Danny Gillis of the Canadian Catholic Organization for Development and Peace pours water during a ceremony in Ottawa Oct. 6 launching a national campaign to protect public access to safe water in Canada and elsewhere.
Canadian church leaders including the primate, Archbishop Andrew Hutchison, helped launched a national campaign last month near the Rideau River aimed at protecting public access to safe water in Canada and elsewhere.
Speaking on Oct. 6 from a band shell to about 60 people, the church leaders and representatives of eight denominations voiced concerns about the privatization of water and urged the federal government to take action to ensure that water is kept under public control with community participation.
The primate underscored the need for the campaign, entitled, Water: Life Before Profit! when he spoke of a recent meeting he attended with the bishops of northern Canada. “We met in Split Lake, in northern Manitoba, and there the 2,600 people have been living on bottled water ever since the development of the Manitoba Hydro projects in that province – bottled water which, in spite of the inflated price of fuel in Canada, still sells at more per litre than does a litre of gasoline.”
Split Lake is about 800 kilometres north of Winnipeg and is home to the Tataskweyak Cree Nation, which five years ago signed an agreement with Manitoba Hydro to provide the native community with equity in the proposed Gull Project hydro development (see related story). Manitoba Premier Gary Doer referred to the signing as “an historic day for all Manitobans.”
Archbishop Hutchison said, “Access – and free access – to clean water is an imperative, not only elsewhere in the world but indeed, here in the far north, in Canada.”
He also said the Primate’s World Relief and Development Fund (PWRDF), the church’s development arm, has sent a pastoral letter and resources to every Anglican congregation in the country and invited them to join the water campaign.
The campaign launch, organized by Kairos, a national, ecumenical justice coalition, and the Canadian Catholic Organization for Development and Peace, included a ceremony rich with symbolism in which clean water was poured into a larger jar and carried away by water bearers. As well, stories from Canada and the global South were related aimed at conveying the message that the world is facing a water crisis.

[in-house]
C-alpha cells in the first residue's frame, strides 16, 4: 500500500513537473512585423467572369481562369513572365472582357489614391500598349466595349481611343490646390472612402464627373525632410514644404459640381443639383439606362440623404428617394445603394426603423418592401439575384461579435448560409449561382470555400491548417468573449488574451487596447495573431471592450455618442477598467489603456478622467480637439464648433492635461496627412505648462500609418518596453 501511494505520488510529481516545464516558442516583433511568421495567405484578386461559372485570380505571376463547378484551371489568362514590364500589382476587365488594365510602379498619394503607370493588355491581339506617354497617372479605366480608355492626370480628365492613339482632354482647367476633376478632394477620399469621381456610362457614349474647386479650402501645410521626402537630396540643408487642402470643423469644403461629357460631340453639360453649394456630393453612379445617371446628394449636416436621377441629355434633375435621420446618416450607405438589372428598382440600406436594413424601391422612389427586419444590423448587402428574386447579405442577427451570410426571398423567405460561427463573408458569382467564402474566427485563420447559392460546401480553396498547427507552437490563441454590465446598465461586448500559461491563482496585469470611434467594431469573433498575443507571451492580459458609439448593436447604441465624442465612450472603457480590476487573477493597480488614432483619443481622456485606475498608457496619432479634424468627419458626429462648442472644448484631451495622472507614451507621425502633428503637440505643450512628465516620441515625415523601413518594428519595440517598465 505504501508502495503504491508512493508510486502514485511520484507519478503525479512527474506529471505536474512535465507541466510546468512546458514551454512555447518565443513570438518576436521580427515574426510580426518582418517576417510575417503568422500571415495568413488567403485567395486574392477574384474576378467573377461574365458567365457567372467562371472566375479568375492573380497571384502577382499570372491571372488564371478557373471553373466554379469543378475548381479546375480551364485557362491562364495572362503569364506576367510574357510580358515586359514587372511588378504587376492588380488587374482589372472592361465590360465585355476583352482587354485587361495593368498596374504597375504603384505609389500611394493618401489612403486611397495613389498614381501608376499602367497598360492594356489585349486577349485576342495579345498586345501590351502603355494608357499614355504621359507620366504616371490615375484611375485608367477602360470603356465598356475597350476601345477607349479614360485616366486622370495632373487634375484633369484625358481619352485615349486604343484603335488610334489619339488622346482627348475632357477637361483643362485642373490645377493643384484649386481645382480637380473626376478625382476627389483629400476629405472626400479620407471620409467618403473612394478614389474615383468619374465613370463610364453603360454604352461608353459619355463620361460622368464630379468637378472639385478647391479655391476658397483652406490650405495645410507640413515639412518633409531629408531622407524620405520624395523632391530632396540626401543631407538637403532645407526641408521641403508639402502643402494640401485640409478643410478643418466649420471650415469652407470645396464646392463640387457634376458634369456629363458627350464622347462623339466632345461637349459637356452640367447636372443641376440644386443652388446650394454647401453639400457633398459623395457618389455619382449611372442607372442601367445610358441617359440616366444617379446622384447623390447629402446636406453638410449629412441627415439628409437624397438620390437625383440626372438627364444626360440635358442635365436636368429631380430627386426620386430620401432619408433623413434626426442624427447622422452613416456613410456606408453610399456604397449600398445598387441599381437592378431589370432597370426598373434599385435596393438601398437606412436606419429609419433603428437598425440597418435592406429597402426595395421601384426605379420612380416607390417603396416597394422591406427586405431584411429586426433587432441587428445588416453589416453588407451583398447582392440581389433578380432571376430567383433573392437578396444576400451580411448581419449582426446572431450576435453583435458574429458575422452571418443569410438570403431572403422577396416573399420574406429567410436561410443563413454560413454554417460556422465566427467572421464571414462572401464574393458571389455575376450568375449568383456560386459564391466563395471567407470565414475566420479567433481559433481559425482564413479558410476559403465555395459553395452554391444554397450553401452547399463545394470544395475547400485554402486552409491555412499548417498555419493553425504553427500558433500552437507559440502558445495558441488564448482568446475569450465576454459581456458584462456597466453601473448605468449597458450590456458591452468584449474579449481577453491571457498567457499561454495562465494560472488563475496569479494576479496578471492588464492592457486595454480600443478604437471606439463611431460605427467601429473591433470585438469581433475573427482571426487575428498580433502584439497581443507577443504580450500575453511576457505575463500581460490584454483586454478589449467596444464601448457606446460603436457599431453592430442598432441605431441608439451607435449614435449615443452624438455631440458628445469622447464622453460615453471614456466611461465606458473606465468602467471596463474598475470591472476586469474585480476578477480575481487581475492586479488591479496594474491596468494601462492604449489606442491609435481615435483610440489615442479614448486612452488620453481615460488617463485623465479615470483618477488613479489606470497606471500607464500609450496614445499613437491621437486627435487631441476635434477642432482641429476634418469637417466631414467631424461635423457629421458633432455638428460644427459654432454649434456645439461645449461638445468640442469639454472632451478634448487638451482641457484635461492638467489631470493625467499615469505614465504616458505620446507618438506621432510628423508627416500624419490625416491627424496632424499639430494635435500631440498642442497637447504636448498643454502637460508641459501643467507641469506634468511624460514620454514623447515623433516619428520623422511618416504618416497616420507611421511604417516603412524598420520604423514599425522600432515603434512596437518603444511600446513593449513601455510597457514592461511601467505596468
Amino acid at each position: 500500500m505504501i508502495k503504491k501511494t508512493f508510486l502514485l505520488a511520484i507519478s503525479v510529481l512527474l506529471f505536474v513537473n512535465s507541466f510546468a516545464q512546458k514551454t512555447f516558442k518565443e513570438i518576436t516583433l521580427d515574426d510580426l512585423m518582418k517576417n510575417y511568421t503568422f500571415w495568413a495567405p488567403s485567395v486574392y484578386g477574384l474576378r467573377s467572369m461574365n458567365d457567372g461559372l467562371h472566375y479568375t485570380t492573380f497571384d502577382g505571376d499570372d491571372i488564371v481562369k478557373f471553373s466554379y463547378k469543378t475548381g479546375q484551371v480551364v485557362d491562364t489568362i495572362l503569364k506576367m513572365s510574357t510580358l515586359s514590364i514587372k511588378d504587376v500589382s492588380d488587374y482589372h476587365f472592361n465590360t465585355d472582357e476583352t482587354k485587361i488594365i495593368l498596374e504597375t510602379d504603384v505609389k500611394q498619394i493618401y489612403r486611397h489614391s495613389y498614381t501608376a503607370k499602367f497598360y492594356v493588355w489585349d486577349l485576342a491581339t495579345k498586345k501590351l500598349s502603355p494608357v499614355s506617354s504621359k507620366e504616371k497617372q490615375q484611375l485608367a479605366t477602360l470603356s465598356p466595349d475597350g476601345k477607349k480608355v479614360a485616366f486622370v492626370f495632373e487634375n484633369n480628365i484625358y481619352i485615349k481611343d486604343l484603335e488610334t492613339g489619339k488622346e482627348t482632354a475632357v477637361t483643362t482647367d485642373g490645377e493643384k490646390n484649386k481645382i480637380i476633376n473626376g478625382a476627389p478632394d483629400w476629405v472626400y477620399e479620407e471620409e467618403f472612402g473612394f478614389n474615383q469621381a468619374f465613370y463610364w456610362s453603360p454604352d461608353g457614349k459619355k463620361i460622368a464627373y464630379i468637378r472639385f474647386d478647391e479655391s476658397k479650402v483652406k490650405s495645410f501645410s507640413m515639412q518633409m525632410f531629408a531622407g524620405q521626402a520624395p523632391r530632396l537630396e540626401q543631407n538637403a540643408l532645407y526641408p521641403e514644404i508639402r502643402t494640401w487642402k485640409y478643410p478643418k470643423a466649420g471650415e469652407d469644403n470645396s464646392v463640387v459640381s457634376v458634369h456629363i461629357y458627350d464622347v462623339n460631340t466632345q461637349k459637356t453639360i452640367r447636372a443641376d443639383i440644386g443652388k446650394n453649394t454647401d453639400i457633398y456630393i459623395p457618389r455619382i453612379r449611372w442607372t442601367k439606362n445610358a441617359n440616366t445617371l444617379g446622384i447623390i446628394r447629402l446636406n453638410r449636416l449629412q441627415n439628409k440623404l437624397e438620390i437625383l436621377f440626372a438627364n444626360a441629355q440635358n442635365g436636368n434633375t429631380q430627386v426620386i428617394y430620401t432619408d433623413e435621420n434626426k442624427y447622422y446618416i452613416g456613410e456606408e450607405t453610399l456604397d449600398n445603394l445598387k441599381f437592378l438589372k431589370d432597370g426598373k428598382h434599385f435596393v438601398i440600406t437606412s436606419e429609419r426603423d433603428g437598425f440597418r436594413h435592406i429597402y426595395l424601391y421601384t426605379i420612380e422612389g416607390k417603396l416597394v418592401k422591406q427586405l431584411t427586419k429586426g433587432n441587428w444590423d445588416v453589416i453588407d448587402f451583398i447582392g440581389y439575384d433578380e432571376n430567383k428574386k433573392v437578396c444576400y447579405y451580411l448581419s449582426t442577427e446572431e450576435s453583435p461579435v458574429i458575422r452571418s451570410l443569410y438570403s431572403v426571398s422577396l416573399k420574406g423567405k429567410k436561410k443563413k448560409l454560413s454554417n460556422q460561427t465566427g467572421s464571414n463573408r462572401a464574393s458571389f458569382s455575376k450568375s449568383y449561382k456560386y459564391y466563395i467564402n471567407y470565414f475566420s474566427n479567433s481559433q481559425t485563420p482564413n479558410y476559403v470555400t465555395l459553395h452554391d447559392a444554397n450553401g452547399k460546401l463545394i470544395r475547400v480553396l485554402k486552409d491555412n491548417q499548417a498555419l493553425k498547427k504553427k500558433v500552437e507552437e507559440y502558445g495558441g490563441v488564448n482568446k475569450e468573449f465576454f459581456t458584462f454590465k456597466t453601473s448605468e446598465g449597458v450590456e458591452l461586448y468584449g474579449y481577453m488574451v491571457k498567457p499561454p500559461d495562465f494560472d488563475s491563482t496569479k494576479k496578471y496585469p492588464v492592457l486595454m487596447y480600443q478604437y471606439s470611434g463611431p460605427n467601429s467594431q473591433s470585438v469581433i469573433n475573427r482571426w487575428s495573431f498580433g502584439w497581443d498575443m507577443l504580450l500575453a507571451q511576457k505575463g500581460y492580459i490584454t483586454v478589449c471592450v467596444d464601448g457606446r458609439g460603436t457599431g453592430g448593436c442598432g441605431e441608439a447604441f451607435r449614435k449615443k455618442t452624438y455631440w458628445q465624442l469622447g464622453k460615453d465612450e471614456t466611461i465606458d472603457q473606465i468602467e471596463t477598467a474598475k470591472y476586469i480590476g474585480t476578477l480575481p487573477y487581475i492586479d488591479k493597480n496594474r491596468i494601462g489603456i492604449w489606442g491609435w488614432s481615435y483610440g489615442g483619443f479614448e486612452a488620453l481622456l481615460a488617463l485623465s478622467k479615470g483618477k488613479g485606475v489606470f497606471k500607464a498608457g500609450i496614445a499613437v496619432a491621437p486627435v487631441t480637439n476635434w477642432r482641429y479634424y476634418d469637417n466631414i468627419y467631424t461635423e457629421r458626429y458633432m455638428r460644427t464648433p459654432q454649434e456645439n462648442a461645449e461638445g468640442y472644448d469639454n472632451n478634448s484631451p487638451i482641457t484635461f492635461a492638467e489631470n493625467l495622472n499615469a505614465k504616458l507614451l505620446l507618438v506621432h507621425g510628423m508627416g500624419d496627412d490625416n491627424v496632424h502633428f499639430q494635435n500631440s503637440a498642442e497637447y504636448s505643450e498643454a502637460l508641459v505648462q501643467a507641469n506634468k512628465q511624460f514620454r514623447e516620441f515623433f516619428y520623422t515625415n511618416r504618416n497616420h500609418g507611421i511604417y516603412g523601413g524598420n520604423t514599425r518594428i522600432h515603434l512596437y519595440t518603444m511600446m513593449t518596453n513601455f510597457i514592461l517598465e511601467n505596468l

“The issue of water security touches all creation and all humanity,” said Bishop Ray Schultz, national bishop of the Evangelical Lutheran Church in Canada. “Water is a sacred gift.”
Water also has a special significance to Christians, he said. “As Christians we feel a moral obligation to ensure that this resource is publicly or co-operative controlled.”
Other participants cited the contamination in recent years of the water supplies of Walkerton, Ont., and North Battleford, Sask., to show the precariousness of the country’s water supply.
Another speaker, Elizabeth Eilor, a director of the African Women’s Economic Policy Network (AWEPON) in Uganda, said that for African women, water is an issue of life and death. “It’s not uncommon to go to the communities in Africa and find children starving because their mothers have spent half the day looking for water,” she said. “It’s not unheard of to hear that a child has been swallowed by a python in Zimbabwe because the mother had to keep the child by a tree as she looked for water; it’s not unheard of to see children dropping out of school because they have to help their mothers find water.”
Children and entire families are being “wiped out” because of cholera and typhoid and “so many water-borne diseases,” she said.
“And yet we are living in a continent where fresh water is not a problem,” Ms. Eilor said. “Uganda has a very large water source but it’s going into hands of the multinational organizations because of what is a supposedly efficient and effective way of delivering services to the poor.”
As part of the campaign launch, the church leaders released a pastoral statement in which they “note with alarm the increasing pressure on our governments to entrust management of our water systems to private corporations, and to permit profit-making exports of fresh water.”
The statement added that, “Assuring access to sufficient, clean water is at heart not so much a commercial matter as a moral and spiritual one. Any denial of access to water represents a lack of respect for God’s creation and lack of concern for basic human needs.”
Art Babych is editor of Crosstalk, the newspaper of the diocese of Ottawa.